The Associated Press/WASHINGTON
By DAN CATERINICCHIA AP Business Writer
OCT. 18 6:35 P.M. ET The U.S. Defense Information Systems Agency next month will begin placing orders on pay-per-use computing contracts worth up to $700 million it has awarded to four companies, including industry heavyweights Hewlett-Packard Co. and Sun Microsystems Inc.
Under pacts awarded earlier this month, the companies will install and maintain 5,000 servers at 17 locations around the world, said Alfred Rivera, the DISA official in charge of the program.
The contractors, which are all guaranteed at least $200,000, will own and maintain the servers. Known as "utility computing," the practice is already used by cable, telecommunications and financial services companies. Now the government is jumping on the bandwagon.
"If we can't get more scalable and more efficient then shame on us," said John Garing, DISA's director for strategic planning and information.
DISA, which supplies information technology and communications support to the president, vice president, secretary of defense, military services and combatant commands, began looking at the concept as early as 2000 and used it in mainframe computer programs through 2004, Garing said.
"It's on the leading edge of where the government might be heading," said Ray Bjorklund, chief knowledge officer at Federal Sources Inc., a research and consulting firm in McLean, Va.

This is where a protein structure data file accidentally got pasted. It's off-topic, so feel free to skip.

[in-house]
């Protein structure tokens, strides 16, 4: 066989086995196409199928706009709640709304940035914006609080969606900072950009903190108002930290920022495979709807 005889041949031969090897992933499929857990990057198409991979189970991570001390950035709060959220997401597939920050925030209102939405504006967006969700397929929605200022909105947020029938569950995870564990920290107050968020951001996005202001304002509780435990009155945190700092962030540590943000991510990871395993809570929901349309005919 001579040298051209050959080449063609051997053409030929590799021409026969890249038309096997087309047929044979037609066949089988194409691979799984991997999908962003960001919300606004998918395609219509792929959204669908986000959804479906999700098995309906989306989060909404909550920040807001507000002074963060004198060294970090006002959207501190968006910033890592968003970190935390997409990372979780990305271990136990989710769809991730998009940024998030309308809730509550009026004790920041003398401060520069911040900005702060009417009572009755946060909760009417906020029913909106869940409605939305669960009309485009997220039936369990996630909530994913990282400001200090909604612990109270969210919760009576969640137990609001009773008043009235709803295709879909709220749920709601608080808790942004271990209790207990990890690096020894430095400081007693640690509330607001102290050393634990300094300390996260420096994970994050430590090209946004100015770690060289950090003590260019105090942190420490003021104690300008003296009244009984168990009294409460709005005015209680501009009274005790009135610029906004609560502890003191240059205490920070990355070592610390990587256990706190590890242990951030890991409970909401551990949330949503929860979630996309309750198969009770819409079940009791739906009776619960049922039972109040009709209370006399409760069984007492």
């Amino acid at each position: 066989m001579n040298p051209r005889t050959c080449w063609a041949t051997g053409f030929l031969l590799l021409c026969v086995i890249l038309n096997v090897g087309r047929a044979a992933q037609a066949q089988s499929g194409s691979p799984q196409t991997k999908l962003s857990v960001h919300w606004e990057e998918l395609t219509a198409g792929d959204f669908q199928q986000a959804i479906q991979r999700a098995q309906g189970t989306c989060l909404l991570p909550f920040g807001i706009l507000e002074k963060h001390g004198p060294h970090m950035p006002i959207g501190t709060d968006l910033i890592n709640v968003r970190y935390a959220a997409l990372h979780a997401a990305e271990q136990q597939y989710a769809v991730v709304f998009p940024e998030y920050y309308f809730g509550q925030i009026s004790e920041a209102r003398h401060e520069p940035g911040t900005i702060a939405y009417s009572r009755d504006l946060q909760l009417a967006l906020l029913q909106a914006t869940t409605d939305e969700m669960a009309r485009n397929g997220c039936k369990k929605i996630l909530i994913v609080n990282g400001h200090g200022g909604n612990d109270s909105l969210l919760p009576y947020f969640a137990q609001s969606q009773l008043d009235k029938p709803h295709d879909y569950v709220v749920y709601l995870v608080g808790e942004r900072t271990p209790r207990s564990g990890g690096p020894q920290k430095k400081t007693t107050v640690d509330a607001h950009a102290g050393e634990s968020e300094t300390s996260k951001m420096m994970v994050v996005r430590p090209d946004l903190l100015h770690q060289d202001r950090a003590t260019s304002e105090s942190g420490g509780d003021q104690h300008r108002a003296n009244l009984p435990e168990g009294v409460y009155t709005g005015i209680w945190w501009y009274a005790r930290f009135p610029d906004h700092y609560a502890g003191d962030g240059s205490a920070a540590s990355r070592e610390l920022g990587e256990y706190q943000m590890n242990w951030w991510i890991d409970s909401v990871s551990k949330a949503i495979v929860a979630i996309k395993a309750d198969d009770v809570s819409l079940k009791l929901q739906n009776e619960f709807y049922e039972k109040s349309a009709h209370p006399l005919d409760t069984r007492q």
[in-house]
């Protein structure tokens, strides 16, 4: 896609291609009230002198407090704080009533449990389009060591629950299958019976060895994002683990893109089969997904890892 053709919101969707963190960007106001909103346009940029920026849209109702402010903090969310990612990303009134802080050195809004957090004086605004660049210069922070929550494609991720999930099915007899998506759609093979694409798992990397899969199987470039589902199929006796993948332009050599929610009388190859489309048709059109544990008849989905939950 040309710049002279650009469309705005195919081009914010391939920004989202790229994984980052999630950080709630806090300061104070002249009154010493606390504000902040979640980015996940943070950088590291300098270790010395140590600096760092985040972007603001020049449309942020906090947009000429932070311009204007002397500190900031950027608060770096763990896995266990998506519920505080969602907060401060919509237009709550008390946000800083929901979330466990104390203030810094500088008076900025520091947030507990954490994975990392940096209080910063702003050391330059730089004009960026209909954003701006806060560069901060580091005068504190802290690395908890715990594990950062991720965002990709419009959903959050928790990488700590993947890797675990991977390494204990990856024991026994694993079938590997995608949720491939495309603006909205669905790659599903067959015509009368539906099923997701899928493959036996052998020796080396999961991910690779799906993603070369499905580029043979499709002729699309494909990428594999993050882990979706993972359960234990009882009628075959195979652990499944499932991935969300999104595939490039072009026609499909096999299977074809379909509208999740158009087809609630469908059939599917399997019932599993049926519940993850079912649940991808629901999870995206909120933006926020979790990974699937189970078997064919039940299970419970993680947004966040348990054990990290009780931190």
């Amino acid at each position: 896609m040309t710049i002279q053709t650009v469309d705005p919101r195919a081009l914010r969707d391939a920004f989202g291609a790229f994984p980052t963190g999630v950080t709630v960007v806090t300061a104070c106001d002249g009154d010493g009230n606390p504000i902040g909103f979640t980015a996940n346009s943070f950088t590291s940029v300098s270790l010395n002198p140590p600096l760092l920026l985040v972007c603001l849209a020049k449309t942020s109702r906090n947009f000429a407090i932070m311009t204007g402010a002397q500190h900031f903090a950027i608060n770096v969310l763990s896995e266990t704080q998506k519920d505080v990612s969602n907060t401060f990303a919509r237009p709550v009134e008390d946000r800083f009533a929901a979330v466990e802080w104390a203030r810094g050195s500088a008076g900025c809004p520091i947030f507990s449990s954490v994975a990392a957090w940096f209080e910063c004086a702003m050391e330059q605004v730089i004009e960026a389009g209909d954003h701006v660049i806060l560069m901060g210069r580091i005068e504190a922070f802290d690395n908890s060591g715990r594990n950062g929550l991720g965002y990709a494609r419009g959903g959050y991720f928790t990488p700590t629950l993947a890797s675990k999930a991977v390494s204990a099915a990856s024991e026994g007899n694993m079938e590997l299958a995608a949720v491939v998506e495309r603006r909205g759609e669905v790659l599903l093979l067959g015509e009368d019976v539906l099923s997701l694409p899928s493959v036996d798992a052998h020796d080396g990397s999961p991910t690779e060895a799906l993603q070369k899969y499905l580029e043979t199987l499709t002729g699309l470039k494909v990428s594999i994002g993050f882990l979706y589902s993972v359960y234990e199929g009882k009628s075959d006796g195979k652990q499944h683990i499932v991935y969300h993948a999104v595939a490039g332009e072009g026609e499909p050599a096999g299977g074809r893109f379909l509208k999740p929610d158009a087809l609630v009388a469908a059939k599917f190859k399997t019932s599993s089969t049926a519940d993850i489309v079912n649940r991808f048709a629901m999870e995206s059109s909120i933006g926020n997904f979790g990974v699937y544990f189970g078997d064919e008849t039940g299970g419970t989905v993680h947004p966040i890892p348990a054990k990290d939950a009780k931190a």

Palo Alto, Calif.-based printer and personal computer maker HP was awarded two separate deals worth up to $440 million over eight years that cover the HP-UX, Microsoft Windows, Red Hat Enterprise Linux and Novell SUSE Linux operating systems.
"It gives them the opportunity to throttle up and throttle down," said Tim Sheahan, vice president and general manager of HP Federal.
The pact with server and software maker Sun Microsystems Federal Inc., in McLean, Va., covers the Solaris operating environment and is worth up to $125 million.
Vion Corp., a Washington-based storage and server provider, will manage IBM's AIX operating system for DISA under a pact worth up to $25 million. The deal with Apptis Inc., based in Chantilly, Va., covers IBM's z/OS and z/VM operating environments and is capped at $110 million.
DISA plans to begin placing orders next month for the Air Force and Defense Finance Accounting Service, which have volunteered to be early adopters, Rivera said.
Bill Vass, president and chief operating officer at Sun Federal, said it was the company's first pay-per-use deal with a government customer and "the more they use, the more they save," because the price decreases as volume increases.
And DISA plans to expand its capacity-on-demand use. The agency next month plans to award a similar $700 million, eight-year deals for data storage, Rivera said.
Shares of HP dipped 5 cents to end at $39.01, while IBM gained $2.87, or 3.3 percent, to end at $89.82, both trading on the New York Stock Exchange.
Sun added 5 cents to close at $5.20, Microsoft Corp. gained 8 cents to $28.52, Red Hat rose 5 cents to $19.07, and Novell Inc. slid 7 cents to $6.11, all trading on the Nasdaq.